Kent Gramm






Scholarly Resources


On Union soil

Lucid and engrossing narrative offers surprises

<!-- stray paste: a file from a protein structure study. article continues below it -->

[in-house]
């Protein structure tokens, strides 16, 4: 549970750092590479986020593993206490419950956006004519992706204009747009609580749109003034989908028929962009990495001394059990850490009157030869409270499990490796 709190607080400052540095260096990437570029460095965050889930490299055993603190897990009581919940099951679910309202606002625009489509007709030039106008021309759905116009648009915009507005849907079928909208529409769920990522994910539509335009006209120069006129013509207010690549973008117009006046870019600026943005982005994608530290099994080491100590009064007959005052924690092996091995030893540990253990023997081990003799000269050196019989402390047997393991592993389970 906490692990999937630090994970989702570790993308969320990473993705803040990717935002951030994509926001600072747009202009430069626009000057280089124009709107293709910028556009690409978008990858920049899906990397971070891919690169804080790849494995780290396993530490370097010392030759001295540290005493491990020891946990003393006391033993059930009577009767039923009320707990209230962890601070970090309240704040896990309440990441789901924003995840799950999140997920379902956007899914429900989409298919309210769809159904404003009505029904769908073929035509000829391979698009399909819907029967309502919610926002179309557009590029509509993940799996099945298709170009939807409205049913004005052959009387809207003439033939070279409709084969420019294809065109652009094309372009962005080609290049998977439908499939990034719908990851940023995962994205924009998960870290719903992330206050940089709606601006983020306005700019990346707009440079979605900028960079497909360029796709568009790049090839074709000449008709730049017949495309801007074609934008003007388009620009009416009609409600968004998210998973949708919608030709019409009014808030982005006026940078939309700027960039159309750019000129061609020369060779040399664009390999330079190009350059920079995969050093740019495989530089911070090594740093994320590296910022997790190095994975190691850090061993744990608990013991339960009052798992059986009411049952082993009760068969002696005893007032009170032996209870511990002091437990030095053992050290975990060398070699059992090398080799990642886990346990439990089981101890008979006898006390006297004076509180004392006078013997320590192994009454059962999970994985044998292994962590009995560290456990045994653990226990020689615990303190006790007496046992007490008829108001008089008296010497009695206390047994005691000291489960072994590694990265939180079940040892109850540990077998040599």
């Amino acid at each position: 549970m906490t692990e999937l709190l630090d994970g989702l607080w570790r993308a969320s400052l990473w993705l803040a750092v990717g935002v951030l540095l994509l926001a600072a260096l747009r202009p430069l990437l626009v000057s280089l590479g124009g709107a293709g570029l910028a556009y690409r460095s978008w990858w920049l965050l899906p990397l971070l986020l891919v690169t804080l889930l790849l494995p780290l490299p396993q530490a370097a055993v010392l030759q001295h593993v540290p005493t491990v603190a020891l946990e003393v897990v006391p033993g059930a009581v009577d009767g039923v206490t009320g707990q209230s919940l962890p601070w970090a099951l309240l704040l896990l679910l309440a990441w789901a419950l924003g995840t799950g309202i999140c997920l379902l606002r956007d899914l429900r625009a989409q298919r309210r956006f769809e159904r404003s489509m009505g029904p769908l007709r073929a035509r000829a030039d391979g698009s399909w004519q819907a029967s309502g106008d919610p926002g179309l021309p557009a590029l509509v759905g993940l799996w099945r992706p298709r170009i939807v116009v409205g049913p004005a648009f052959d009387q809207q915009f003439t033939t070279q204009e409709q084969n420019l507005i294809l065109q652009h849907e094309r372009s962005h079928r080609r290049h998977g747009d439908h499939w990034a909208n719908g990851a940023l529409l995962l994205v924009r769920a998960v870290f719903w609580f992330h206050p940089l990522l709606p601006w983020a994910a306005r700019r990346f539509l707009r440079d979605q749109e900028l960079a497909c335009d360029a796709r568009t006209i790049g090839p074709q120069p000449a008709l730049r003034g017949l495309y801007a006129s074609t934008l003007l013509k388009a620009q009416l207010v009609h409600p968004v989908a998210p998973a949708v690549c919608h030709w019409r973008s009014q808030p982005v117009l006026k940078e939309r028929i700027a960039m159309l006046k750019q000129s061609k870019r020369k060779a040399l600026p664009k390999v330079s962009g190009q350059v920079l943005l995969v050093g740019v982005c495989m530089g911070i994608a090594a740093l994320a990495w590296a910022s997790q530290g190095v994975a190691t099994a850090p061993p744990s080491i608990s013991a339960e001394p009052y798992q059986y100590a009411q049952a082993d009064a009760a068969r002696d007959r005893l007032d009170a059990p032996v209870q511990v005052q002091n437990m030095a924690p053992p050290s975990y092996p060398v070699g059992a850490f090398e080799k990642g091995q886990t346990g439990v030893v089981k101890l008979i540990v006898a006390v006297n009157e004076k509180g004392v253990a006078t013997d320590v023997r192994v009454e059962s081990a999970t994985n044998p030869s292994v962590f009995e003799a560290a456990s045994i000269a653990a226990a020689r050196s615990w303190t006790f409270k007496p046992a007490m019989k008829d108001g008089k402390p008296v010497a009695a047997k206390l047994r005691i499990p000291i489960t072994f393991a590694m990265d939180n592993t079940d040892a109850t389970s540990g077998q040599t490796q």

In Beneath a Northern Sky: A Short History of the Gettysburg Campaign, we have an interesting, fast-paced, and efficient narration of the battle and campaign. The author, Steven E. Woodworth, an associate professor of History at Texas Christian University and general editor of a series of books on the Civil War era, states at the outset that his book relies much more than usual on secondary sources; and the advantages and drawbacks of using relatively few, and recent, books on the subject are readily apparent in Beneath a Northern Sky. Readers should not skip the brief preface, because it both effectively invites readers into what will be an engaging narrative, and alerts him or her to the necessity of thinking critically while reading the narrative. There is a predictable reference to Gettysburg as having spawned a voluminous literature, followed by a valid justification of presenting a new book meant for those just embarking on their study of Gettysburg and those who desire a summary overview of the recent scholarship. Unfortunately, that summary is presented as narrative; i.e., a novice reader would not know when he or she is receiving the results of a long-standing scholarly consensus or when the narrative is reflective of the controversial opinions of a few recent writers. Readers need to be wary at the outset, as Woodworth states that Gettysburg proved . . . the near impossibility of decisive action in the eastern theater û reinforced by later references to the East as a sideshow compared to the war in the West. This is not only unproven by Gettysburg, but also not provable at all: just consider the possible results of a stunning Confederate victory at Gettysburg as was achieved at Second Manassas. Such caveats notwithstanding, the early sections of the book make Beneath a Northern Sky worth the price (of the paperback edition). Woodworth is not intimidated by long-standing mythology pertaining to either side in the war. This is perhaps the chief advantage of his using a relatively shallow foreground of secondary sources. For example, he views Gen. Robert E. Lee's Army of Northern Virginia objectively, rather than through the cameo lens of that army's legendary invincibility: referring to the war in the West, Woodworth remarks that Ulysses S. Grant . . . [led] a Union army whose confidence and striking power matched that of Lee's own. Of much greater importance, however, is Woodworth's devotion of a full chapter to Lee's army's plundering in Pennsylvania. Several pages of quotations from Confederate soldiers themselves show that indeed the Army of Northern Virginia intended to supply itself at will and at the expense of Northern citizens, paying, when paying at all, in worthless Confederate money. Lee's order mandating restraint had a definite purpose, according to Woodward: to make the Confederacy appear more virtuous than the Union û an appearance successfully conveyed down to the present day, as portrayed by both books and film. However, the Confederate commanding general is shown by Woodward as ignoring his own order; and Woodward concludes that the Army of Northern Virginia's record in Pennsylvania was comparable to the one Union armies would compile during the war when they marched through various parts of the South. But the author reminds us that the Confederate army in Pennsylvania was a scourge far worse than any troops who ever marched behind William Tecumseh Sherman, and that was in kidnapping free citizens and carrying them off into slavery. Confederate officers as high as corps command level are noted to have issued instructions for the abduction of African Americans. One witness is quoted as seeing blacks from her town driven by just like we would drive cattle, observing that most were women and children, and wondering what the Rebels want with those little babies.' Woodworth concludes that this was plundering with an ideological bent and a reminder of why the two sides were fighting and what the real issue was between them. The decisions made by each army's high command leading to the meeting at Gettysburg are clearly recounted. Some readers will be surprised to see that the Union commander, Maj. Gen. George G. Meade, is considered to have been only adequate. New to army command, Meade is pictured as somewhat hesitant in decision-making and tardy in approaching the field. Elsewhere, and in his correspondence and orders, Meade can be seen as surprisingly aggressive and decisive. Equally surprising is the author's favorable treatment of Maj. Gen. O. O. Howard, whose placement of the Eleventh Corps, less than firm control of the battlefield, and somewhat questionable attitude when Maj. Gen. Winfield Scott Hancock arrived to supercede him have received criticism by many analysts of the battle. The commander of the Union Twelfth Corps, whose name, Slocum, has prompted critics then and now to call him Slow Come, is not seen here as negligent or overly attentive to his own reputation in refraining from immediately marching his corps toward the sound of the guns, but is treated by Woodworth as a competent and professional officer -- as indeed he was everywhere else in the war. The nature and importance of the stand of the First Corps in general, and of some units of the Eleventh Corps, are given full play in the book (though both somewhat compressed); and the brave and persistent Confederate assaults are presented forcefully. Especially well done is Woodworth's recounting of the last moments of Sergeant Amos Humiston of New York, whose orphaned children's photograph was displayed all across the Union following the battle. (The children became the first residents, and their mother the first caretaker, of the orphans' home established in Gettysburg consequent to the publicity arising from the Humiston story.) The continuing controversy regarding whether Confederate General Ewell, or General Lee himself, was responsible for the Army of Northern Virginia's not making a final push to dislodge the defenders of Cemetery Hill is concluded quickly with the correct observation that Lee was in command and present in person on the battlefield. However, the question of whether or not another attack should have been made is untreated û as is probably appropriate in a short book. However, controversial judgment is not avoided in the narratives of days two and three of the battle. Again, both days are described in well-paced chapters, supplied with pertinent and effective quotations from participants. The ad hoc and sometimes confusing series of engagements on the Union left flank during the second day's fighting are described clearly and compellingly. However, the author has adopted for his narrative's point of view a highly critical assessment of Confederate Lt. Gen. James Longstreet. He is depicted as slow, sluggish, and less than fully cooperative with his commanding general on day two. Harsh criticism of Longstreet has a long and inglorious tradition, beginning with Confederate General Jubal Early, who among other things probably was trying to cover up his own failings at Gettysburg. Woodworth revives this generally discredited tradition, relying perhaps on one somewhat idiosyncratic author in particular, and presents it as fact. Longstreet, we read on page 107, disliked and distrusted Lee, largely because he was jealous of him. Such an opinion reads back into Gettysburg the statements Longstreet wrote after the war in response to the vicious and dishonorable goading he was receiving by Early and others who were attempting to shift blame for loss of the great battle from Lee to someone else, preferably not themselves. Longstreet is called sullen and desirous of delaying the Confederate attack; but these are egregious judgments made against a professional soldier, whose actions elsewhere leave no doubt of his commitment to victory. Worse yet, Longstreet is pictured as willing to sabotage his commander's efforts on day three. Lee wanted to attack the Union center on the third day, but Longstreet had other ideas -- of course. In fact, we are told, Longstreet did not want anyone to believe this attack would succeed. Even if this opinion were correct, it would still be merely an opinion and should have been presented as such. A longer book could summarize the evidence on both sides of the Longstreet controversy; likewise a book with a longer view of sources would not present tenuous and extreme assumptions as elements of an otherwise effective narrative. That there is insufficient depth of sources behind this book comes out in some small ways as well. Union general Lysander Cutler is referred to as Lyman Cutler twice, Warfield Ridge on the south end of the battlefield is referred to as nameless, and two well-known photographs are misidentified. (Both are from the south end of the battlefield: one is captioned as having been taken near McPherson's Woods, several miles away; the other is captioned as being from the Wheatfield, a quarter mile distant.) All books contain these types of small flaws, and these are relatively minor. Perhaps of somewhat more importance is a quotation from a letter by Confederate general William Dorsey Pender, to the effect that in the invasion, the people of the North would now feel the hard hand of war. Quoted from a secondary source, the statement lacks context. Familiarity with Pender's letters would show that one might read his statement not as a vigorous justification of invasion, but as part of a long and thoughtful rumination, full of misgivings, related to the morality of invading the North. The book is lucid and engrossing. Occasionally, however, it is as if the seriousness of the subject is forgotten. On page 92 we read of an attack that enveloped a line of defenders and squashed them like bugs. Later it is stated somewhat fatuously, Sharpshooters on both sides were playing for keeps. But with the exception of the rare misstep, descriptions are vivid, and quotations by witnesses are well-placed û as in the following moment during the Confederate attack on the Iron Brigade making their last stand in front of the Lutheran Seminary buildings: Their ranks went down like grass before a scythe,' a soldier of the Nineteenth Indiana later recalled. They lay in piles before us,' wrote a Wisconsin soldier. That these phrases long ago became familiar to readers does not make them anything less than necessary here, as pictures of the nature of war. For such reminders, and for placing the battle of Gettysburg in its proper context û as well as for its exposition of the battle û Beneath a Northern Sky is worthwhile reading. Kent Gramm, a professor at Wheaton College (IL), is Program Director for the Seminary Ridge Foundation in Gettysburg, and the author of Gettysburg: A Meditation on War and Values, November: Lincoln's Elegy at Gettysburg, and Somebody's Darling: Essays on the Civil War.